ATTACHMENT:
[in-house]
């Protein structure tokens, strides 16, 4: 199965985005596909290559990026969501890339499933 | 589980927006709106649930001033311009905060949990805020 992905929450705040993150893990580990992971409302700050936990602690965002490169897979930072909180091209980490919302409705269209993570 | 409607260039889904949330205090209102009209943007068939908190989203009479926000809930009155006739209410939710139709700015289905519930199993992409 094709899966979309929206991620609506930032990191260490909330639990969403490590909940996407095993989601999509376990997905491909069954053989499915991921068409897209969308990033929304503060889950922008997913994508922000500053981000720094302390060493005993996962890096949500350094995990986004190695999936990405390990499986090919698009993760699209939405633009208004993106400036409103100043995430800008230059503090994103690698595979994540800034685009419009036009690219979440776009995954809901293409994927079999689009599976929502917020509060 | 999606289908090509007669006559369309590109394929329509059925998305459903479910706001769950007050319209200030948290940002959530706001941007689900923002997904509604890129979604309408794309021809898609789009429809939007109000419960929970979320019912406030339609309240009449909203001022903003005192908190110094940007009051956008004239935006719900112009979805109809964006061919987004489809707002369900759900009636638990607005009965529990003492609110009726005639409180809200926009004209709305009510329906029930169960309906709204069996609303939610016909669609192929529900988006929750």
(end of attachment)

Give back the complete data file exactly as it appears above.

[in-house]
């Protein structure tokens, strides 16, 4: 199965985005596909290559990026969501890339499933 | 589980927006709106649930001033311009905060949990805020 992905929450705040993150893990580990992971409302700050936990602690965002490169897979930072909180091209980490919302409705269209993570 | 409607260039889904949330205090209102009209943007068939908190989203009479926000809930009155006739209410939710139709700015289905519930199993992409 094709899966979309929206991620609506930032990191260490909330639990969403490590909940996407095993989601999509376990997905491909069954053989499915991921068409897209969308990033929304503060889950922008997913994508922000500053981000720094302390060493005993996962890096949500350094995990986004190695999936990405390990499986090919698009993760699209939405633009208004993106400036409103100043995430800008230059503090994103690698595979994540800034685009419009036009690219979440776009995954809901293409994927079999689009599976929502917020509060 | 999606289908090509007669006559369309590109394929329509059925998305459903479910706001769950007050319209200030948290940002959530706001941007689900923002997904509604890129979604309408794309021809898609789009429809939007109000419960929970979320019912406030339609309240009449909203001022903003005192908190110094940007009051956008004239935006719900112009979805109809964006061919987004489809707002369900759900009636638990607005009965529990003492609110009726005639409180809200926009004209709305009510329906029930169960309906709204069996609303939610016909669609192929529900988006929750």